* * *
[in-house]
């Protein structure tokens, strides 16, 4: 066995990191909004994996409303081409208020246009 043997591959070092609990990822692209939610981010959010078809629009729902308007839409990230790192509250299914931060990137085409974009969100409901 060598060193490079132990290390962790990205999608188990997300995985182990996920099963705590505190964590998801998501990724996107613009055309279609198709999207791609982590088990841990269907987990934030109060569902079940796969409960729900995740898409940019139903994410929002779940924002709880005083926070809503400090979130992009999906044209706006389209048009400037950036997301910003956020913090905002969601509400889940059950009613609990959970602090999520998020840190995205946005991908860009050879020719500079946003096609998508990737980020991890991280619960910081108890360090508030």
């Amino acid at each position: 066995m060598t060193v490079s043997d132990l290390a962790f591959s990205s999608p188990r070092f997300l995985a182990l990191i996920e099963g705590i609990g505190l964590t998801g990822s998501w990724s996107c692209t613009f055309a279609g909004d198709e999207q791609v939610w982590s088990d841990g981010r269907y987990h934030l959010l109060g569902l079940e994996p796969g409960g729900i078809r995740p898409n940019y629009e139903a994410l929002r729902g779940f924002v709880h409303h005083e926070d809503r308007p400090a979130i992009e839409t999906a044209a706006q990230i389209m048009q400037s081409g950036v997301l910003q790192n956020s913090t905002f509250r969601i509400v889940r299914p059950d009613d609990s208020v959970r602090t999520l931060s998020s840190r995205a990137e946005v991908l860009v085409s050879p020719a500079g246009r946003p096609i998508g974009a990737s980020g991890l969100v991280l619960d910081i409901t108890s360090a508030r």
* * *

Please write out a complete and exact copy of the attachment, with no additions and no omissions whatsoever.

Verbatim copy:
[in-house]
């Protein structure tokens, strides 16, 4: 066995990191909004994996409303081409208020246009 043997591959070092609990990822692209939610981010959010078809629009729902308007839409990230790192509250299914931060990137085409974009969100409901 060598060193490079132990290390962790990205999608188990997300995985182990996920099963705590505190964590998801998501990724996107613009055309279609198709999207791609982590088990841990269907987990934030109060569902079940796969409960729900995740898409940019139903994410929002779940924002709880005083926070809503400090979130992009999906044209706006389209048009400037950036997301910003956020913090905002969601509400889940059950009613609990959970602090999520998020840190995205946005991908860009050879020719500079946003096609998508990737980020991890991280619960910081108890360090508030």
């Amino acid at each position: 066995m060598t060193v490079s043997d132990l290390a962790f591959s990205s999608p188990r070092f997300l995985a182990l990191i996920e099963g705590i609990g505190l964590t998801g990822s998501w990724s996107c692209t613009f055309a279609g909004d198709e999207q791609v939610w982590s088990d841990g981010r269907y987990h934030l959010l109060g569902l079940e994996p796969g409960g729900i078809r995740p898409n940019y629009e139903a994410l929002r729902g779940f924002v709880h409303h005083e926070d809503r308007p400090a979130i992009e839409t999906a044209a706006q990230i389209m048009q400037s081409g950036v997301l910003q790192n956020s913090t905002f509250r969601i509400v889940r299914p059950d009613d609990s208020v959970r602090t999520l931060s998020s840190r995205a990137e946005v991908l860009v085409s050879p020719a500079g246009r946003p096609i998508g974009a990737s980020g991890l969100v991280l619960d910081i409901t108890s360090a508030r």